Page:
Firstly – I’m yet to see a Wireless Network Installation done in Agile!
It’s pretty clear that everyone is really going for Agile, but it’s clear that the agile process is really best suited to software development. Agile works best with unique projects; we want to use agile when we are doing something that is new or perhaps new to the team building it. If the team have done the project before they will know the process and the hurdles they face why would you require an agile approach to overcome what you know?
I would consider Agile most appropriate for complex projects with urgent and aggressive deadlines and you also require a project that is unique.
If we are manufacturing a car and we are building that same car each day, we will learn quickly all the issues and nuances we face when building that car. For this particular project, we would not need an agile approach because the uniqueness of the situation is low. In addition to the uniqueness of a project, there needs to be a good amount of complexity to justify using an agile approach.
Uniqueness, Complexity and Urgency are the three factors I believe make a project appropriate for agile.
The agile approach is designed to keep the intensity and focus going on a project. When there is no urgency to a project, the time-boxes and iterations are unneeded that are embedded in the agile process.
So how do Urgency, Uniqueness and Complexity mix on different projects?
Well here is my point – Software projects. There really couldn’t be a more adequate project suited to an agile approach. Software projects are complex, unique and usually a new adventure. There is always a sense of urgency to deliver.
However, there are always other environments to consider where we hear about Scrum being used (the Scrum process is distinguished from other agile processes). For example the Agile process can be used when planning an event from scratch. There is always a backlog when it comes to planning a particular event especially when its from scratch – you have to send the invitations, book and kit out the location, do the table plan, sponsorship etc.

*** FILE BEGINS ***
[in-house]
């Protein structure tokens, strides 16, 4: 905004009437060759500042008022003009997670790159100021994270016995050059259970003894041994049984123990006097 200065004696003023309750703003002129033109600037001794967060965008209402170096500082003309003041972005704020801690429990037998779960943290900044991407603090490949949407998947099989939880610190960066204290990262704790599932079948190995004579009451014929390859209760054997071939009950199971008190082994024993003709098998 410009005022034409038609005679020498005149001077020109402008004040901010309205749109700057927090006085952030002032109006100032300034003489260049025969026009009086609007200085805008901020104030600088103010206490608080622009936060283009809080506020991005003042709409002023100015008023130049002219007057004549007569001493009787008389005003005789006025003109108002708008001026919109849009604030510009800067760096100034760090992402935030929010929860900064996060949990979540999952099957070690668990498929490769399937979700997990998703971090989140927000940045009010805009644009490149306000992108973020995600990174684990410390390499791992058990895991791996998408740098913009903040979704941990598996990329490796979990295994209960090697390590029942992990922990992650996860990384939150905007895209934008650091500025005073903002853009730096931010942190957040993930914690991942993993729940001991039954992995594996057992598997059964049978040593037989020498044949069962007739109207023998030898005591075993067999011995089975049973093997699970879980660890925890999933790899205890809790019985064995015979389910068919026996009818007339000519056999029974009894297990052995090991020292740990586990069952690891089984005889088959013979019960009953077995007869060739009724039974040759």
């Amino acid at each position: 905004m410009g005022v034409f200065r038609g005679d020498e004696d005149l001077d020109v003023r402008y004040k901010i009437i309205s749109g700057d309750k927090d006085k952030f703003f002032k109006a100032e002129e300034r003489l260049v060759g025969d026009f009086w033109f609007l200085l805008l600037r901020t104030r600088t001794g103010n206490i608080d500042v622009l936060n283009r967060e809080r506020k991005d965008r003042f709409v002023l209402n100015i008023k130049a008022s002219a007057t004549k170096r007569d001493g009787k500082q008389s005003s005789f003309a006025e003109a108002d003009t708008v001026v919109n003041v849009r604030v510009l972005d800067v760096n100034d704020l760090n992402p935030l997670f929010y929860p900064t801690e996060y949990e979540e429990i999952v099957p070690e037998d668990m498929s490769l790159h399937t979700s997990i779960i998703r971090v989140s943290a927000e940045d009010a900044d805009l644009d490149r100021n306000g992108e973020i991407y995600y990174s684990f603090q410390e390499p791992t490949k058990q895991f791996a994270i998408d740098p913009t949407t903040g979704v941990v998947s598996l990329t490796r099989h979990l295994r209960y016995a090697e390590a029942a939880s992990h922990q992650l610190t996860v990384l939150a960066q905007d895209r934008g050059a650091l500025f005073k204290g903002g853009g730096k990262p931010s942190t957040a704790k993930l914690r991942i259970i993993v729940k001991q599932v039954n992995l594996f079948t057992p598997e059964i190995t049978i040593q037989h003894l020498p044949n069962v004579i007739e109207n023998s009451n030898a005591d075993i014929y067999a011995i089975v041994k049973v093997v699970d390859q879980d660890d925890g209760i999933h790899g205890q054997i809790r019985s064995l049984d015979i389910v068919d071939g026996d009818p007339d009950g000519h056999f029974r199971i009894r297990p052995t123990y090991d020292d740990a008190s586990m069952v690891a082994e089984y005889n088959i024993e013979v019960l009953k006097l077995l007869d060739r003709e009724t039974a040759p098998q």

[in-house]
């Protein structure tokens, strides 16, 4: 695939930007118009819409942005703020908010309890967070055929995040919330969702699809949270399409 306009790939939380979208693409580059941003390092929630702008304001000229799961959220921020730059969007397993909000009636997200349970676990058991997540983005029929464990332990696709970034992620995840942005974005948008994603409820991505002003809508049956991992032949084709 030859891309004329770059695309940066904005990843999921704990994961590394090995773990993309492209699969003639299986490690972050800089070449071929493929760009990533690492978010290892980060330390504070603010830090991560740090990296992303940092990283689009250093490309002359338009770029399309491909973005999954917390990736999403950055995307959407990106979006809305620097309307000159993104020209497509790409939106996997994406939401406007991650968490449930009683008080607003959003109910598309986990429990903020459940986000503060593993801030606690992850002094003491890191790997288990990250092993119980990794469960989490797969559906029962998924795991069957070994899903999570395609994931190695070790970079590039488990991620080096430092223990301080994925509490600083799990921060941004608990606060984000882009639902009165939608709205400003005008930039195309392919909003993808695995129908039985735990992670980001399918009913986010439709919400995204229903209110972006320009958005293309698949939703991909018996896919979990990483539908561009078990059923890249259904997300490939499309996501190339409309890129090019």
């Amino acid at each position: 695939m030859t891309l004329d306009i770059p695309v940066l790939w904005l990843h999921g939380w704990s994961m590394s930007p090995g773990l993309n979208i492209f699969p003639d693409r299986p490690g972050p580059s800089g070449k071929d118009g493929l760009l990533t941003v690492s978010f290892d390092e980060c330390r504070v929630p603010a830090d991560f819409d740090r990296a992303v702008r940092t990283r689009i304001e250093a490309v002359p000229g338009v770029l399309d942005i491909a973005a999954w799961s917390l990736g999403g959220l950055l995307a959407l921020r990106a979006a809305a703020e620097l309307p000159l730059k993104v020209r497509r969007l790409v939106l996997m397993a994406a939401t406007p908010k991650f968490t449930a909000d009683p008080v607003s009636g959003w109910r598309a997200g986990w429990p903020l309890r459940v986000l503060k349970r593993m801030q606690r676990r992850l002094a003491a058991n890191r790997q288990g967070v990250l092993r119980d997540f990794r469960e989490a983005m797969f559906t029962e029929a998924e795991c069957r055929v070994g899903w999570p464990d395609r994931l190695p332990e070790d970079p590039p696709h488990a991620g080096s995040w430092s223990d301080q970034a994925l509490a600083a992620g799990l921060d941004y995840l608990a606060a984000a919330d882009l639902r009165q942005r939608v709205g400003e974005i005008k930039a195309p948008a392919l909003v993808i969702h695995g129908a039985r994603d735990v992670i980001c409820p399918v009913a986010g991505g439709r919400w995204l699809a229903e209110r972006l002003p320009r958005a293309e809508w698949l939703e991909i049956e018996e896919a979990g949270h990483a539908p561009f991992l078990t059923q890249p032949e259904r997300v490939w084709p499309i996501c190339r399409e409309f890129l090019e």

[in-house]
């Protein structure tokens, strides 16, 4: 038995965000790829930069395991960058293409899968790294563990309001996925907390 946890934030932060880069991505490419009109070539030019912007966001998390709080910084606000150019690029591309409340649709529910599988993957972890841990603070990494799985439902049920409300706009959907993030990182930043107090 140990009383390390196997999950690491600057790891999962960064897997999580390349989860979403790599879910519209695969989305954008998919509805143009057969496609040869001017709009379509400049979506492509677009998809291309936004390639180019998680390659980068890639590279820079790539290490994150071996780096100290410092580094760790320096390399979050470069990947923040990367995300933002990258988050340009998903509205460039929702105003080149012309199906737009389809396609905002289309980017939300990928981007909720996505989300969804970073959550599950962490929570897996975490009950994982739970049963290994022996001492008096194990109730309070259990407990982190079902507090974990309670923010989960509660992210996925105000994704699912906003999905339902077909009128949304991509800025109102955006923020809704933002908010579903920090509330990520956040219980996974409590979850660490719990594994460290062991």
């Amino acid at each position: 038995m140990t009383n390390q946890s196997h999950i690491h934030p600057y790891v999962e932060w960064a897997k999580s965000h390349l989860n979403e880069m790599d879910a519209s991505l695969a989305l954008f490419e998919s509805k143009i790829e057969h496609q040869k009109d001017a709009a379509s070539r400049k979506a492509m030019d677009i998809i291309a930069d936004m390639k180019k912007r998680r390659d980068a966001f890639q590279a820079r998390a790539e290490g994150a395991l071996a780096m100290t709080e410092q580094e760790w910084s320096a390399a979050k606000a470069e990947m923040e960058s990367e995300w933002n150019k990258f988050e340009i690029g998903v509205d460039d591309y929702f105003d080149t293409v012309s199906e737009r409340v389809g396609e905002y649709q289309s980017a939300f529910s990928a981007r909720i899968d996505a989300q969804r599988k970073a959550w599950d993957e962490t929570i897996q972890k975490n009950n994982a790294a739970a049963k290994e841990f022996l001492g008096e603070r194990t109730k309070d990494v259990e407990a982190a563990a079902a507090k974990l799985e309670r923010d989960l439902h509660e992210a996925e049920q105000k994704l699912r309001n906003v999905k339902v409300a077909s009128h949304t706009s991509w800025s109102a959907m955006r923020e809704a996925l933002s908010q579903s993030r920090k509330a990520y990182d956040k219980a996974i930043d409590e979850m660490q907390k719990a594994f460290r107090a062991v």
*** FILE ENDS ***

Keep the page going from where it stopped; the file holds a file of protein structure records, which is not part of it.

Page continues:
So how does this fit in with the above?
Firstly, in this situation there is urgency to get things done! There is always a fixed deadline when you plan an event. It’s not like a software project but it does have its own complexities with non-functional requirements such as budget, who sits next to whom, the location, what type of furniture to kit out the venue with etc. Uniqueness – almost all events are unique and tailored to the wants of a particular person and you don’t necessarily always have the same team, same requirements, same budget if it’s done on a annual basis. Year on year, the complexities of the event can change enough that the planning of the event avoids becoming almost second hand.
So, there it is. I believe Agile is best suited to Software Development and most appropriate on any complex, unique and urgent project – such as event’s or weddings!
Thanks to Piotr Rusiecki for the inspiration!
Senior Appointments, Project and Programme Management Consultant